The continuous variables, including age, weight, height, BMI, and blood pressure, were summarized by the mean and range. Other categorical variables were summarized by count and percentage. Logistical regression model was used to estimate the odds ratios (ORs) and 95% confidence intervals (CIs) between weight status and blood pressure after adjustment for age and gender. Chi-square test was performed to compare the difference between OW and NW, OB and NW. Statistical tests were set with a significance level of 0.05. All data analyses were conducted by using SPSS 15.0 (SPSS Inc., Chicago, Illinois, USA).
Baseline characteristics of the study population stratified by BMI and WC
(n = 60465)
(n = 10252)
(n = 7397)
(n = 62946)
(n = 9109)
(n = 5884)
11.3 ± 3.1 (7,20)
11.2 ± 3.0 (7,20)
10.5 ± 2.8 (7,20)
11.2 ± 3.1 (7,20)
11.1 ± 2.9 (7,20)
11.5 ± 3.0 (7,20)
147 ± 16 (106,196)
150 ± 15 (110,198)
149 ± 15 (84,196)
147 ± 16 (84,196)
150 ± 14 (85,191)
155 ± 15 (117,198)
38.8 ± 12.5 (13.9,86.7)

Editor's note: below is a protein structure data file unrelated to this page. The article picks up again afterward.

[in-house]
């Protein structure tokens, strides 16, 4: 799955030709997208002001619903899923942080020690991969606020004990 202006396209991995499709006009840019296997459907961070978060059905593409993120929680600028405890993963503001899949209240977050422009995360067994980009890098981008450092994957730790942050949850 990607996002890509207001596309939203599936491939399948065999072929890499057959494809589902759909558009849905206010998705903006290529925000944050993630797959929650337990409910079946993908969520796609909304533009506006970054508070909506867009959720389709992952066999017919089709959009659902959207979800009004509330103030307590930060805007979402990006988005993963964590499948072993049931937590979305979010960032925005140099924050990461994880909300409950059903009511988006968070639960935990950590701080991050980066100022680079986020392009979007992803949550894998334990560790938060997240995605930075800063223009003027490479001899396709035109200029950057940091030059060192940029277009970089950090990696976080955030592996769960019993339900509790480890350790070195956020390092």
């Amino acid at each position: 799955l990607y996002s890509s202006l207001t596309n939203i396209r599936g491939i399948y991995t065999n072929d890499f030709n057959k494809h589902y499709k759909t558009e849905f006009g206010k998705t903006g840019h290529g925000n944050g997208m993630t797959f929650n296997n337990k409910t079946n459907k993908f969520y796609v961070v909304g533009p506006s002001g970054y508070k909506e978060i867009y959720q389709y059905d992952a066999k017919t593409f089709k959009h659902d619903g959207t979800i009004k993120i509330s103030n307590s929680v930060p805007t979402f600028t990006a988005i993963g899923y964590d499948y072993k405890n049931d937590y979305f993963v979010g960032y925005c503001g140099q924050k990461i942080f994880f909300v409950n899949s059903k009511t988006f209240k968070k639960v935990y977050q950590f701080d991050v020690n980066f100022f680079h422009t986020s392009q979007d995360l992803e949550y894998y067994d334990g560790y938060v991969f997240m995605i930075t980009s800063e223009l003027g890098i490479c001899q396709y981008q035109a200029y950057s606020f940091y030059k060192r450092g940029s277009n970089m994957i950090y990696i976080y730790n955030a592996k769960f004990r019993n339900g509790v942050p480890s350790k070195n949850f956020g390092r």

50.3 ± 15.3 (18.6,105.5)
57.6 ± 19.1 (17.9,139.1)
38.9 ± 12.6 (13.9,101.6)
50.7 ± 13.8 (21.0,105.4)
63.2 ± 18.5 (20.0,139.1)
17.3 ± 2.3 (8.6,30.7)
21.8 ± 2.5 (11.9,27.8)
25.2 ± 3.9 (12.1,63.5)
17.5 ± 2.6 (8.6,48.9)
21.9 ± 2.7 (12.1,63.5)
25.7 ± 3.8 (8.7,47.3)
60 ± 7 (26,110)
70 ± 9 (23,101)
78 ± 12 (35,131)
60 ± 7 (23,80)
72 ± 6 (58,87)
84 ± 9 (64,131)
102 ± 12 (62,180)
107 ± 13 (70,180)
110 ± 15 (65,180)
102 ± 12 (62,180)
107 ± 13 (65,180)
112 ± 14 (70,180)
65 ± 9 (40,137)
67 ± 9 (40,120)
69 ± 10 (40,110)
65 ± 9 (40,137)
67 ± 9 (40,120)
70 ± 10 (40,110)
Estimated odds ratios and 95% confidence intervals for normal weight, overweight and obese classified by BMI and WC after adjusting for age and sex
High SBP vsnormal SBP
High DBP vsnormal DBP
High BP vsnormal BP
Girls vs boys